HAVE YOU NOTICED THAT SOME PASSENGER side auto mirrors have the warning “OBJECTS ARE CLOSER THAN THEY APPEAR” written on them? I always appreciated the warning and wish that warning would be written on many consumer products. I recently bought skin cream that looked like it was large enough to warrant the higher price. When I got home and opened it, I discovered half of the box size was added packaging. The bottle I took out, I kid you not, was the size of a kiwi; its box was the size of an energy drink can. I was not happy because first, the product was so small for the price and second, the packaging was wasteful and unnecessary; not all of it was even recyclable. This is why I wish that warning would be placed on stuff like this. How many times have you bought a packaged food item like a frozen meal or box of cookies, and when you opened it the stuff inside did not look like the picture on the front of the package? Don’t you find it annoying? And it is funny, when I bought the skin cream, on a friend’s recommendation; I thought the box was too light when I lifted it off the rack. I should have gone with my gut feeling that something was not right, that things did not appear, as they seemed. HOW MANY TIMES HAVE I GONE AHEAD and done something even though my gut feeling was warning me? The only thing I can say about it is I am grateful I pay more attention to it now than when I was younger. It comes down to trust I believe; one needs to have the confidence to trust their instincts/feelings and act upon them. I remember a friend of mine who introduced me to their new boyfriend and I immediately got a negative vibe from him. As it turned out, my friend soon discovered what I had felt about the guy a few months prior wound up being accurate. The relationship soon ended after the boyfriend’s true self came out. We talked about the boyfriend afterwards and I found out my friend had gotten a weird vibe when they first met, but did not act upon it. My friend thought they had to be mistaken and did not trust their instincts. See? What did I tell you; it comes down to having confidence and that is something not everyone gets automatically. As an example, today’s film had such an interesting title and description that I decided to take a chance by watching it. FOR DECADES THE TIBETAN MONK WITH NO NAME, played by Yun-Fat Chow (The Replacement Killers; Crouching Tiger, Hidden Dragon), has been protecting the sacred scroll. Seeking out someone worthy enough to replace him, the monk had a feeling about the man who picked his pocket. This film festival nominated action comedy also starred Sean William Scott (American Pie franchise, Role Models) as Kar, Jaime King (Sin City franchise, White Chicks) as Jade, Karel Roden (The Bourne Supremacy, Orphan) as Strucker and Victoria Smurfit (The Beach, About a Boy) as Nina. This fantasy film had an interesting title and premise. I enjoyed Yun-Fat Chow’s role the most but overall I felt this picture was a fantasy wannabe. The humor stayed mostly on the low end of the spectrum, as the special effects were dated. On the other hand this story came across as a hodgepodge of snippets from other movies; so, in a way the story was silly enough that made watching it easier for me. If we did not have a stay at home order in place, I do not know if I would have even reviewed this film. But I will tell you, I had nothing else going on so sitting and watching it was not the worse thing I had done all week. My gut feeling was correct about this fantasy film.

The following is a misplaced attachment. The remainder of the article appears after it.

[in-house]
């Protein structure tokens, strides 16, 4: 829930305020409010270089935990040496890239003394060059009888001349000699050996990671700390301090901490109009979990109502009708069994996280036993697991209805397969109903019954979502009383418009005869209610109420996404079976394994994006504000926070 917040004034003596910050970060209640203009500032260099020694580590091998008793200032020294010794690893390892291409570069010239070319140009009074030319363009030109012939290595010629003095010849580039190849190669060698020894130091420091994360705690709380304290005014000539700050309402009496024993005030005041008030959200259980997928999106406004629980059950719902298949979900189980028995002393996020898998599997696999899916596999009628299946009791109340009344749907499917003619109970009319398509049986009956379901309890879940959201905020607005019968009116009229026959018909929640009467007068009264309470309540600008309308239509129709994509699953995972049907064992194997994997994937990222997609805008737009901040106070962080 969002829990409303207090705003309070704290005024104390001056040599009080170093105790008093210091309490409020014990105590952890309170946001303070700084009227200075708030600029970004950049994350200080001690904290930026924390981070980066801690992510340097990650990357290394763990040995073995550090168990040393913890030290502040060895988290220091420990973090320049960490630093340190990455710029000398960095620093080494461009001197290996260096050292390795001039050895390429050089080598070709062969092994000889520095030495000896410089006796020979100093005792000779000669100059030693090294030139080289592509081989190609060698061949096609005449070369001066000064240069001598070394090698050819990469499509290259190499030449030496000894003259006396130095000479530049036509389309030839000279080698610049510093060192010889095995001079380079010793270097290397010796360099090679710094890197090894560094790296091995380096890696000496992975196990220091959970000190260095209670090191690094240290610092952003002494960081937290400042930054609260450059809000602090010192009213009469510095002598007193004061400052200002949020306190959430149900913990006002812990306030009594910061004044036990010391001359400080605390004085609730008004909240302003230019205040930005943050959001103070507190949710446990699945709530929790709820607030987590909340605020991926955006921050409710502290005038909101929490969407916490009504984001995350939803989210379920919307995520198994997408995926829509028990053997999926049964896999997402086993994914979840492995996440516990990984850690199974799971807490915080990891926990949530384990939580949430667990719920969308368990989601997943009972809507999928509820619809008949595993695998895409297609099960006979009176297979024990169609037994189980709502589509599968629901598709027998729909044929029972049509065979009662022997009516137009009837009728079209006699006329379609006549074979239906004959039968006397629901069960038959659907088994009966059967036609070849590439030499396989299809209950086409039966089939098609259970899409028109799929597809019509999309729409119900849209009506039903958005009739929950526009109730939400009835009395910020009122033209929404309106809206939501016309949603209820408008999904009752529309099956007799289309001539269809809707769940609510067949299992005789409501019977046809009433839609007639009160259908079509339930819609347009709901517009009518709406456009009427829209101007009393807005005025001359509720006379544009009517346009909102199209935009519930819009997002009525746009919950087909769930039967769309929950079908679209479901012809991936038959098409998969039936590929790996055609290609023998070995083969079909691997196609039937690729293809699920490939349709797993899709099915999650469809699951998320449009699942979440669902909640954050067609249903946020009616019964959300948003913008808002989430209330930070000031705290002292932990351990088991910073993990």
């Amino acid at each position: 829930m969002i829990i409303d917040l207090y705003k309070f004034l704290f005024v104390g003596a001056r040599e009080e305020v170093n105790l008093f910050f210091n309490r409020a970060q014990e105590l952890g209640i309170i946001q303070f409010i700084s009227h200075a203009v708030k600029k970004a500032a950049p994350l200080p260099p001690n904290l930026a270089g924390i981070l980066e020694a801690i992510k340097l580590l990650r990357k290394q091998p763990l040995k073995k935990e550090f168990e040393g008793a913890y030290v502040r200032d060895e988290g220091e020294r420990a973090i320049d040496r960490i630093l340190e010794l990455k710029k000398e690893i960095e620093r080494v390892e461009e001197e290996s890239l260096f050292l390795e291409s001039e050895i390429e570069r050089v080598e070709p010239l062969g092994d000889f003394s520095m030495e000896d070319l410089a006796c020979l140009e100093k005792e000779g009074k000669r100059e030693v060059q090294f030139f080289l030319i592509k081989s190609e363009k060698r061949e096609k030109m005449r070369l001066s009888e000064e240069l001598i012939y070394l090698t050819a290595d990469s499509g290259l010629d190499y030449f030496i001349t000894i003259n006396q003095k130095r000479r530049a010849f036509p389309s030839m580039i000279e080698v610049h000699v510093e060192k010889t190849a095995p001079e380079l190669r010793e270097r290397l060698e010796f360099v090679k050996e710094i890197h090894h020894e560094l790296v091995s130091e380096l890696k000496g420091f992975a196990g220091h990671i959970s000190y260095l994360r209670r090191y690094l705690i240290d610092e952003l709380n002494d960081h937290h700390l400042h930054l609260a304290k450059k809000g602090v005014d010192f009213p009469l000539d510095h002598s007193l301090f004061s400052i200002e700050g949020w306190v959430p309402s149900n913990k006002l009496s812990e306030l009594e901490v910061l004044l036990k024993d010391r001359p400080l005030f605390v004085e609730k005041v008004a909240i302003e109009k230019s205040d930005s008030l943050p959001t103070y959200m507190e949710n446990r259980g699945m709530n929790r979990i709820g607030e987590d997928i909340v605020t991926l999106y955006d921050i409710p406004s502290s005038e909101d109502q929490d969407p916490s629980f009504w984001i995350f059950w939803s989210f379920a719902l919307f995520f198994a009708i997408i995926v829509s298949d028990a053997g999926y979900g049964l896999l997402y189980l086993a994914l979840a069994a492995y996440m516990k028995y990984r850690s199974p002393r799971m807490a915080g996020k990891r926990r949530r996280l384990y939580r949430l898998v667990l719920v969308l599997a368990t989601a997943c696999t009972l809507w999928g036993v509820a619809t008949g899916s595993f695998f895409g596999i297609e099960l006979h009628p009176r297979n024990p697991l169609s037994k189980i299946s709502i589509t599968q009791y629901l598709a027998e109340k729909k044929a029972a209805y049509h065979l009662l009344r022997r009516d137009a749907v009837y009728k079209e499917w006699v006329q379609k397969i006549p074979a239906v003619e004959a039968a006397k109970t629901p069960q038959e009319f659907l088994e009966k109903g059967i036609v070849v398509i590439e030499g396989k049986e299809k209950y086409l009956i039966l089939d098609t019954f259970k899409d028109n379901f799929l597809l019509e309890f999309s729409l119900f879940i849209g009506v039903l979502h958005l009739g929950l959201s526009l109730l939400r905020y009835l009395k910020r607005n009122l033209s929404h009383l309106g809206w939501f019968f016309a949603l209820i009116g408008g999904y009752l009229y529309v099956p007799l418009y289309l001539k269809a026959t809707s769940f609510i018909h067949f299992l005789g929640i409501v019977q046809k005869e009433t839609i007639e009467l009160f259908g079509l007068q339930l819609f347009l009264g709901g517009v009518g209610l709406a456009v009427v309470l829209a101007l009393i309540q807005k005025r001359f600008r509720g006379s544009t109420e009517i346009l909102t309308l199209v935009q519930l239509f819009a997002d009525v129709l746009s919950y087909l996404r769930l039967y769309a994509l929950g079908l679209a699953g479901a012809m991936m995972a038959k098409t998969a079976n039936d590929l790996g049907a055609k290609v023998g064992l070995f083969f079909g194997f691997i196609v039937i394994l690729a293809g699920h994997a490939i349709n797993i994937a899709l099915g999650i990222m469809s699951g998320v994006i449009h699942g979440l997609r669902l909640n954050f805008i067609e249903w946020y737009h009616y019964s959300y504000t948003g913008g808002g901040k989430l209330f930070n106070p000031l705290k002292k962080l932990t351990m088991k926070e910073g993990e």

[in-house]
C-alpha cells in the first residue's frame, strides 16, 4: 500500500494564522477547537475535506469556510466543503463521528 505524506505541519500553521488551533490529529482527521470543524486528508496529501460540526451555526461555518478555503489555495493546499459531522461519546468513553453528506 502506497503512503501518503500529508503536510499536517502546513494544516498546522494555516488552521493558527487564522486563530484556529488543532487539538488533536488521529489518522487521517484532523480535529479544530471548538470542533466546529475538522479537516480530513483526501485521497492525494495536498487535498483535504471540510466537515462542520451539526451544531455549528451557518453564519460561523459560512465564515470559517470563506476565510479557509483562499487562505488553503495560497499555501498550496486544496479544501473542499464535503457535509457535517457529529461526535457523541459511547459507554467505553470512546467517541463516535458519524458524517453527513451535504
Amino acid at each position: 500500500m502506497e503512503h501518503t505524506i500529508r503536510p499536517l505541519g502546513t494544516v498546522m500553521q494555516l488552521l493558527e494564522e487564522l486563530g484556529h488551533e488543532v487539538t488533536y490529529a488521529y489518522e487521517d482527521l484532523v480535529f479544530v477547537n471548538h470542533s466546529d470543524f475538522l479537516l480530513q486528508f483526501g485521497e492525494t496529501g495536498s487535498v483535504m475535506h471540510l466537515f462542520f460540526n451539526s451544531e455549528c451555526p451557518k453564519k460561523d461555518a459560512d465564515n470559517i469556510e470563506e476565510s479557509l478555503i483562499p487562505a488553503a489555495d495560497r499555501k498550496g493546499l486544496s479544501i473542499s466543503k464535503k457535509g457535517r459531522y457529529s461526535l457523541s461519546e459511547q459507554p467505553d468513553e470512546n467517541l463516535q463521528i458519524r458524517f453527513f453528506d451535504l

1 ¾ stars — DVD